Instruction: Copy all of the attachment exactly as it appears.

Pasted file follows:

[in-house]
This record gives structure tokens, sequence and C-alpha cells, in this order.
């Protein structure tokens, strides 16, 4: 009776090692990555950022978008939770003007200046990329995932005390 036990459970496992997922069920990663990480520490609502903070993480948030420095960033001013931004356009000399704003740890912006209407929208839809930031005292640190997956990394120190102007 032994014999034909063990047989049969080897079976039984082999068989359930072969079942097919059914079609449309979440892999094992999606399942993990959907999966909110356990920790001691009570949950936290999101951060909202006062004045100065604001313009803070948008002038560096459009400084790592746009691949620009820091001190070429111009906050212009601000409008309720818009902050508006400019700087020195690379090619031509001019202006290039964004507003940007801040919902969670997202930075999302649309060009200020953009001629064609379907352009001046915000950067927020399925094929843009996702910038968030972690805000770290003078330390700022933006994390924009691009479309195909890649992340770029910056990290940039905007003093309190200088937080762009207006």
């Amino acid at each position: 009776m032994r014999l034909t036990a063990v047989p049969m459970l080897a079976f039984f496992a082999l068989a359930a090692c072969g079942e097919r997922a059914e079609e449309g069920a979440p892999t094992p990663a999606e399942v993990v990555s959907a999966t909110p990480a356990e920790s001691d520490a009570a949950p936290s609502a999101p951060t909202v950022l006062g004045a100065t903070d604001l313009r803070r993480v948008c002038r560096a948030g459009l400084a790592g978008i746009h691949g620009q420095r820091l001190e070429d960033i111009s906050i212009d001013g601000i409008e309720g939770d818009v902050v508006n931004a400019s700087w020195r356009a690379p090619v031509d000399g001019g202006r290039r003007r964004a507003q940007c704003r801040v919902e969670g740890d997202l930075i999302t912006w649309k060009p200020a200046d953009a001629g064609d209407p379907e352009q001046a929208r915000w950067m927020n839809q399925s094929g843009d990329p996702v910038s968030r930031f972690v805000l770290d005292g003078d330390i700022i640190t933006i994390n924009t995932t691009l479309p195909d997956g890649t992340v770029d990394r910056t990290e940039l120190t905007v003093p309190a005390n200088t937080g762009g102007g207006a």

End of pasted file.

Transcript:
[in-house]
This record gives structure tokens, sequence and C-alpha cells, in this order.
């Protein structure tokens, strides 16, 4: 009776090692990555950022978008939770003007200046990329995932005390 036990459970496992997922069920990663990480520490609502903070993480948030420095960033001013931004356009000399704003740890912006209407929208839809930031005292640190997956990394120190102007 032994014999034909063990047989049969080897079976039984082999068989359930072969079942097919059914079609449309979440892999094992999606399942993990959907999966909110356990920790001691009570949950936290999101951060909202006062004045100065604001313009803070948008002038560096459009400084790592746009691949620009820091001190070429111009906050212009601000409008309720818009902050508006400019700087020195690379090619031509001019202006290039964004507003940007801040919902969670997202930075999302649309060009200020953009001629064609379907352009001046915000950067927020399925094929843009996702910038968030972690805000770290003078330390700022933006994390924009691009479309195909890649992340770029910056990290940039905007003093309190200088937080762009207006």
């Amino acid at each position: 009776m032994r014999l034909t036990a063990v047989p049969m459970l080897a079976f039984f496992a082999l068989a359930a090692c072969g079942e097919r997922a059914e079609e449309g069920a979440p892999t094992p990663a999606e399942v993990v990555s959907a999966t909110p990480a356990e920790s001691d520490a009570a949950p936290s609502a999101p951060t909202v950022l006062g004045a100065t903070d604001l313009r803070r993480v948008c002038r560096a948030g459009l400084a790592g978008i746009h691949g620009q420095r820091l001190e070429d960033i111009s906050i212009d001013g601000i409008e309720g939770d818009v902050v508006n931004a400019s700087w020195r356009a690379p090619v031509d000399g001019g202006r290039r003007r964004a507003q940007c704003r801040v919902e969670g740890d997202l930075i999302t912006w649309k060009p200020a200046d953009a001629g064609d209407p379907e352009q001046a929208r915000w950067m927020n839809q399925s094929g843009d990329p996702v910038s968030r930031f972690v805000l770290d005292g003078d330390i700022i640190t933006i994390n924009t995932t691009l479309p195909d997956g890649t992340v770029d990394r910056t990290e940039l120190t905007v003093p309190a005390n200088t937080g762009g102007g207006a």